Jan 23, 2019


At the Consumer Electronics Show (CES) earlier this month, we got the chance to visit with key players in the automotive industry and hear what they had to say about the future of autonomous vehicles. Contrary to a year ago, the industry is no longer talking about level 5 autonomy by 2021—most people are, rightly, thinking of the move to full autonomy as an evolution, not a revolution.

We’re happy to see the industry taking baby steps toward this milestone. We believe that self-driving cars can move the needle in the right direction relative to road safety—but with vehicle manufacturers feeling pressure to race to market, steps can get skipped. That’s why Designated Driver seamless teleoperation is so important: It’s a bridge between getting to market faster and doing so with a safe, reliable product. Read about how we built Designated Driver from the ground up with safety in mind >

News from CES
We noted a few announcements and press takeaways from CES that support the autonomous vehicle evolution:

From VentureBeat, “Nvidia announced that its Drive AutoPilot is the first automated driving system that meets standards for Level 2-plus autonomous cars. That means that the car can automatically handle steering, acceleration, and deceleration in the driver’s environment, as well as features like cruise control and lane centering.”

From ZDNet, “Sprint has announced at CES 2019 that Greenville, South Carolina, will see its first smart city build-out based on both its Curiosity Internet of Things (IoT) platform and mobile 5G network connectivity. As part of the project, Sprint will deploy Massive Multiple-Input Multiple-Output (Massive MIMO) technology as well as a dedicated IoT network and “micro-positioning” technology aimed at enabling connected vehicles, smart machines, and autonomous drones to operate and react in real time.” Read about why 5G could be important for driverless vehicles >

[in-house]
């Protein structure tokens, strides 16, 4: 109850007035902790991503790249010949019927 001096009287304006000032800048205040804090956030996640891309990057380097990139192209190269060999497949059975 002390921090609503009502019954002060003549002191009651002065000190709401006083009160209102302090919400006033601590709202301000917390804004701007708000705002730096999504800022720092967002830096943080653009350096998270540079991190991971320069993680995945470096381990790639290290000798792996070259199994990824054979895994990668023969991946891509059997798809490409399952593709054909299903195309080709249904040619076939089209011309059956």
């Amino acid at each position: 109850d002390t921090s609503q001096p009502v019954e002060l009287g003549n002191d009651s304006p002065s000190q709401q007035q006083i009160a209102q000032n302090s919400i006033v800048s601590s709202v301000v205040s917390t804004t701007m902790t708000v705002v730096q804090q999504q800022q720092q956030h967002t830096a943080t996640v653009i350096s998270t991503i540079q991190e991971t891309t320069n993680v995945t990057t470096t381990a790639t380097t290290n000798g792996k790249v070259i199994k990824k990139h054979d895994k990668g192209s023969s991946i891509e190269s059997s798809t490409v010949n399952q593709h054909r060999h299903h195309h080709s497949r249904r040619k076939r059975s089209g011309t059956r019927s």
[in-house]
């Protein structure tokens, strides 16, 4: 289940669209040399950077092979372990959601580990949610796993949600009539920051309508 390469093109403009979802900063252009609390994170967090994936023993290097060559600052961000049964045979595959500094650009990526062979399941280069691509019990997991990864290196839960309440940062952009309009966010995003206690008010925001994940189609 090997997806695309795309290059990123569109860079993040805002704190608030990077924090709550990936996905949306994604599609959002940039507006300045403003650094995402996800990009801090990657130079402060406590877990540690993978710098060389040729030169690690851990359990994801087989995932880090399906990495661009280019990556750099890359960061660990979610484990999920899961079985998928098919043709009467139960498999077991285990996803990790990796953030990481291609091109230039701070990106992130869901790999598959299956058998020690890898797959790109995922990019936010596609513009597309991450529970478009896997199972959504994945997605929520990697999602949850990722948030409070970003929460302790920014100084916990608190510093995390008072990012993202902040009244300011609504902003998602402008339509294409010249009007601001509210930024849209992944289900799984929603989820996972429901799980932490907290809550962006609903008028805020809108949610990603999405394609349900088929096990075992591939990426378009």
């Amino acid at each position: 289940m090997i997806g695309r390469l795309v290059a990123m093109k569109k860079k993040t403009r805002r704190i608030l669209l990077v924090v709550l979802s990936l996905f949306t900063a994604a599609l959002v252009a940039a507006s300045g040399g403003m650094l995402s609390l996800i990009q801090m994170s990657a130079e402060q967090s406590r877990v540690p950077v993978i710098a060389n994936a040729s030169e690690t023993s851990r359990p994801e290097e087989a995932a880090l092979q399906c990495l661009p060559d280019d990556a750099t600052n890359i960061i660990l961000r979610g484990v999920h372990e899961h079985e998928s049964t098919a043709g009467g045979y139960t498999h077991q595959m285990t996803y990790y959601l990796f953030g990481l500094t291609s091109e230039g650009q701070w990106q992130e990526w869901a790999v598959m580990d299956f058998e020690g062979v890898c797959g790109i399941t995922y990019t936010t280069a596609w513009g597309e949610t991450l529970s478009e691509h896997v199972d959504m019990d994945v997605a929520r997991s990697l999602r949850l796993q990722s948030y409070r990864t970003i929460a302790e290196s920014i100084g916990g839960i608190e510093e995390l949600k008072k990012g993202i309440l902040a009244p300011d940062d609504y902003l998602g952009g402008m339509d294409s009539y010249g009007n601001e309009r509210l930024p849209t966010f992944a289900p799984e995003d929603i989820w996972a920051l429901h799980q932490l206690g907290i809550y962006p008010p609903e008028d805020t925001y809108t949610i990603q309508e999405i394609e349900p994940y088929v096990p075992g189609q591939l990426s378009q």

From Forbes, “Most major companies, even those who historically haven’t been automotive suppliers, touted products that could one day make their way into autonomous, or even semi-autonomous cars and robotaxis. Samsung prepared versions of their displays that could be plastered all over the vehicle. Intel showcased an in-vehicle entertainment system for passengers taking robo-rides. Every company doing anything in communications had a solution for connected and autonomous cars.”

Our commitment to safety
As evidenced by the strong showing at CES, the driverless industry is booming. At Designated Driver, we aim to help it boom, safely. In compliance with ISO 26262, all of our processes are designed and implemented to ensure that our customers, including R&D teams within automotive companies, device manufacturers and others, can be confident that our technology platform and certified remote operators will enhance their autonomous offerings and provide unparalleled support.

Learn more about Designated Driver and our approach to teleoperation services.